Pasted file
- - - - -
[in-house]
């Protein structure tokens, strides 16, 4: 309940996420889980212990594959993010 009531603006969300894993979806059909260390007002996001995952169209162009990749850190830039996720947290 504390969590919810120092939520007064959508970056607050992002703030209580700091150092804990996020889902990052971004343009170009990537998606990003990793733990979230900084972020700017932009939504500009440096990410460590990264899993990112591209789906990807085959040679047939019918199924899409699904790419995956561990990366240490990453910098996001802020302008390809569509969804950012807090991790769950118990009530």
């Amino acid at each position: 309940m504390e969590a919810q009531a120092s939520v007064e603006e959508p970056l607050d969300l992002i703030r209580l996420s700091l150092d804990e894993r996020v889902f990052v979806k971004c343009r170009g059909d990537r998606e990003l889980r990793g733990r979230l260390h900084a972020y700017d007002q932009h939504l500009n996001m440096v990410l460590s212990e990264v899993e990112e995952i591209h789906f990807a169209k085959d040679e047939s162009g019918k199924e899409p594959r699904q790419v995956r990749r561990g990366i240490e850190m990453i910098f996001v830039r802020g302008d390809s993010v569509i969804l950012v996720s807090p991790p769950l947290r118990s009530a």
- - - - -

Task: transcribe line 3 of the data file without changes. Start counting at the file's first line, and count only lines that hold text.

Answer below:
């Amino acid at each position: 309940m504390e969590a919810q009531a120092s939520v007064e603006e959508p970056l607050d969300l992002i703030r209580l996420s700091l150092d804990e894993r996020v889902f990052v979806k971004c343009r170009g059909d990537r998606e990003l889980r990793g733990r979230l260390h900084a972020y700017d007002q932009h939504l500009n996001m440096v990410l460590s212990e990264v899993e990112e995952i591209h789906f990807a169209k085959d040679e047939s162009g019918k199924e899409p594959r699904q790419v995956r990749r561990g990366i240490e850190m990453i910098f996001v830039r802020g302008d390809s993010v569509i969804l950012v996720s807090p991790p769950l947290r118990s009530a």